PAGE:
Today might not be one of my most artistic and creative posts, but since I’m getting my house ready to sell, you guys will have to bear with me as I drag you through some home maintenance with me. The good news is if you have a Maytag oven (or similar glass front oven) you can benefit from my messes.
Disclaimer: Since posting this hack, I’ve had a few people chastise me in the comments section for doing it wrong. I NEVER want to lead you guys astray, and just because it worked for me may not mean it will work for everyone. So read on, and if you try this at home, just be sure not to force anything. And for a little chuckle at my expense, as well as some good advice, read the comments for what other people (probably smarter than me) think. Finally, just remember… glass is breakable.
Cleaning Inside your Maytag Oven Door
Some time in the past (I’m ashamed to say how long, so let’s pretend it was last week), something I was cooking on the stove boiled over and spilled, not just down the front of my oven door, but actually inside the vents and between the glass. No amount of that oven cleaning itself was going to get that mess out. Plus, when the sun streamed through the kitchen during the day, it highlighted all the dust that had also accumulated (last week) inside the glass. Something had to be done before showing off my almost spotless kitchen to prospective buyers.
But when I searched online, I couldn’t find any tutorials that talked about how to take apart my particular type of oven, nor was there anything in the Maytag manual. (Maybe they don’t want you doing this yourself, but that never stopped me before.) So I figured it out myself, and it was so surprisingly easy I had to share it with you.
(Forgive me for not having any “before” pictures and believe me when I say it was bad. I was just on such a tear to get that thing pulled apart that I only started taking pictures once I realized that I should preserve the process for posterity.)
Removing the Glass Door:
Apparently some oven doors come in two parts. This one is actually all one part (more or less), with a large sheet of glass on the front that’s held on by a ledge running along the bottom, and the frame of the door on top. So when I started unscrewing screws, I got several removed before I realized I didn’t need most of them. So I put them all back in and got on with the actual productive part. Here it is in three easy steps.
- Open the oven door slightly, to the point where it naturally rests open a few inches. Remove the three screws from the top of the door and set them aside.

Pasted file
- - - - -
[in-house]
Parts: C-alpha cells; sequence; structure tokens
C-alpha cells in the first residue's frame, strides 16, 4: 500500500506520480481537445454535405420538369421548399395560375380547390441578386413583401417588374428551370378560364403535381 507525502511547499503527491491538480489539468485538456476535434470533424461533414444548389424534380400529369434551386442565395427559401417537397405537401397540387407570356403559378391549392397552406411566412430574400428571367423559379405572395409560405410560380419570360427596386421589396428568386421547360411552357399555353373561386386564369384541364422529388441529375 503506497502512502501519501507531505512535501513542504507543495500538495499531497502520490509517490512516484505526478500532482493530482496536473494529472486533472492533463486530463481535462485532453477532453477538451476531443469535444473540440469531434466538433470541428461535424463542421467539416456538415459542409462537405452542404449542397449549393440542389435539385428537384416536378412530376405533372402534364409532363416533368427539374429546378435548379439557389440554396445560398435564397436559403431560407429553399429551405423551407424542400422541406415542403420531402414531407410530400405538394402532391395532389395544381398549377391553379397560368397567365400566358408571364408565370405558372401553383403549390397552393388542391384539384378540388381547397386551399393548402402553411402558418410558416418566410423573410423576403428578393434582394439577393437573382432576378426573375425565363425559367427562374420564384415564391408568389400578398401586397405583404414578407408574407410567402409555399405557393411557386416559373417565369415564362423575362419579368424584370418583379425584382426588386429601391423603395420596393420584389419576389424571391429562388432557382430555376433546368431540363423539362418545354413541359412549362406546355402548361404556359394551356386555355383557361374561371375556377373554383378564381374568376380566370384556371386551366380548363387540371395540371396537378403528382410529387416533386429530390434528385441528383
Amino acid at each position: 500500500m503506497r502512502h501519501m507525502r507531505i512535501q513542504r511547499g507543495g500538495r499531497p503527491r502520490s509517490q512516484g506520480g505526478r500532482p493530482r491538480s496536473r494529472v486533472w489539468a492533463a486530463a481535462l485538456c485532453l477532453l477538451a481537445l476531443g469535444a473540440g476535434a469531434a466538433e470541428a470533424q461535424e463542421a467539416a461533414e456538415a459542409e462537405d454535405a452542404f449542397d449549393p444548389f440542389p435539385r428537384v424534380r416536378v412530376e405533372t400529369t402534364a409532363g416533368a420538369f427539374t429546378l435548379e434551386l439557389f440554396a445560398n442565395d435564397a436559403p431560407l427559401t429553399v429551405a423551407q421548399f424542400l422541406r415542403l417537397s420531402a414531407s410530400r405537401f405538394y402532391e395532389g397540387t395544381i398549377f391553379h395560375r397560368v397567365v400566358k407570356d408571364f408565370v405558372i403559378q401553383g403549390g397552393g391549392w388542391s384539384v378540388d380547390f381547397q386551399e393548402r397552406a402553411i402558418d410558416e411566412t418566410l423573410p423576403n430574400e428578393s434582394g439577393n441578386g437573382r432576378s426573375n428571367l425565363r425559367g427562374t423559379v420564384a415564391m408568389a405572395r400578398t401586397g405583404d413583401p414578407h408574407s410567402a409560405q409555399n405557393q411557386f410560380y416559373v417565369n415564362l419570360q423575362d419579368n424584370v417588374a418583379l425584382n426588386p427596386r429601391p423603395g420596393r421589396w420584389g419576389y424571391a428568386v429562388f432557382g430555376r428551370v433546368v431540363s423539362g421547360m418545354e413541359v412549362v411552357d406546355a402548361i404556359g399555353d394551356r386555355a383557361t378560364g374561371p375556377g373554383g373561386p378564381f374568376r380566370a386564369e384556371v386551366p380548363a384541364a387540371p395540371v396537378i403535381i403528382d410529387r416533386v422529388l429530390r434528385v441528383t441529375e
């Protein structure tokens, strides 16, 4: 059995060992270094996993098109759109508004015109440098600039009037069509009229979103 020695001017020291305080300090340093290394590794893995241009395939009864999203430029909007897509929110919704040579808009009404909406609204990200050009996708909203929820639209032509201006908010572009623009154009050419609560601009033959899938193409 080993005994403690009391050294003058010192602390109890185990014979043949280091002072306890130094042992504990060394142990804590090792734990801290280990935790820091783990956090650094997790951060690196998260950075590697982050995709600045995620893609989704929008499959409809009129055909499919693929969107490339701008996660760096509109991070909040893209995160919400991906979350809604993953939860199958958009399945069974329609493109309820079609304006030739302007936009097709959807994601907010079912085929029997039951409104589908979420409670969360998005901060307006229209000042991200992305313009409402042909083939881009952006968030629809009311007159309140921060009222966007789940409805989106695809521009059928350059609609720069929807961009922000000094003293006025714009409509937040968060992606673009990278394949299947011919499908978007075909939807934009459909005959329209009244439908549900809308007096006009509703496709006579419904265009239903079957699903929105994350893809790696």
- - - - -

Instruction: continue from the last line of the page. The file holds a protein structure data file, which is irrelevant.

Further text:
- Slightly lift the top frame section of the door. It won’t come off, but it will rock up a little bit, just enough so it’s not holding the glass from the top. (At this point I felt like I was doing it wrong and was about to break something, so I went back to unscrewing things which didn’t help at all. In the end I realized the top only needed to rock back about a quarter of an inch to clear the glass and allow it to swing out.)
- Gently grasp the glass on each side and pull up from the bottom ledge. The glass may be difficult to remove because it has a few little adhesive pads along the sides. Just work it gently out and set it aside on a blanket or the carpet.
Whew! That wasn’t so bad. Now all you have to do is take a little glass cleaner to the inside of the glass. (I used Spic and Span first to degrease, then finished with glass cleaner to clear off all the streaks.)
Then do the front of the door that’s still attached to the oven. I also dusted all around the inside of the door. There was a lot of gunk built up in the springs and along the bottom ledge, but that came right off with a paper towel and some Spic and Span.
Replacing the Glass Door:
- Once you’ve cleaned both the inside of the door, and the inside of the glass front, you can gently set the glass back in the bottom ledge, center it, and lay it flat against the door.
- Lift up the top edge of the door again, tilt the glass in, and let the top clamp down over the glass.
- Replace the three screws and screw them in nice and tight, and you’re done!
Suddenly your trashy looking oven is all clean and sparkly again, ready to wow your prospective home buyers, or at least your guests. At this point, it’s probably a good idea to run a self-cleaning cycle, so it’s truly clean inside and out.
Now that the kitchen’s ready to go, next week we’re moving on to baseboards! I know you’re hooked now, so plan on coming back for that riveting tutorial…